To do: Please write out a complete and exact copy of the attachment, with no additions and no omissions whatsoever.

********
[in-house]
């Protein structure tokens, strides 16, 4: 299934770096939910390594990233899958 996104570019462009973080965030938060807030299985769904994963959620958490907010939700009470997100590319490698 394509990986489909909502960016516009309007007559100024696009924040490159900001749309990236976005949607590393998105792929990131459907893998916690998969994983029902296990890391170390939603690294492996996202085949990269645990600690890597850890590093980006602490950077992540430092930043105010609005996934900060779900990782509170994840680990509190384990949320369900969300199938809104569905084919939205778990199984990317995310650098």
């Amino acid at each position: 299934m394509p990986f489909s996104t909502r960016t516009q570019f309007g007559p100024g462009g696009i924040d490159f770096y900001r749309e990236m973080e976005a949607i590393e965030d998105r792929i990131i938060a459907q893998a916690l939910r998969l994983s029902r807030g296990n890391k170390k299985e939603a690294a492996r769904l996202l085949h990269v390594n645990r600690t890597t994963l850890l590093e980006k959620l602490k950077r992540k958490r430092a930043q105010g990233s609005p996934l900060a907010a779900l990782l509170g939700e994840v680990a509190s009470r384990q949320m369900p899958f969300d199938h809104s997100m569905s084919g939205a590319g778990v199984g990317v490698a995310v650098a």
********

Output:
[in-house]
């Protein structure tokens, strides 16, 4: 299934770096939910390594990233899958 996104570019462009973080965030938060807030299985769904994963959620958490907010939700009470997100590319490698 394509990986489909909502960016516009309007007559100024696009924040490159900001749309990236976005949607590393998105792929990131459907893998916690998969994983029902296990890391170390939603690294492996996202085949990269645990600690890597850890590093980006602490950077992540430092930043105010609005996934900060779900990782509170994840680990509190384990949320369900969300199938809104569905084919939205778990199984990317995310650098």
């Amino acid at each position: 299934m394509p990986f489909s996104t909502r960016t516009q570019f309007g007559p100024g462009g696009i924040d490159f770096y900001r749309e990236m973080e976005a949607i590393e965030d998105r792929i990131i938060a459907q893998a916690l939910r998969l994983s029902r807030g296990n890391k170390k299985e939603a690294a492996r769904l996202l085949h990269v390594n645990r600690t890597t994963l850890l590093e980006k959620l602490k950077r992540k958490r430092a930043q105010g990233s609005p996934l900060a907010a779900l990782l509170g939700e994840v680990a509190s009470r384990q949320m369900p899958f969300d199938h809104s997100m569905s084919g939205a590319g778990v199984g990317v490698a995310v650098a």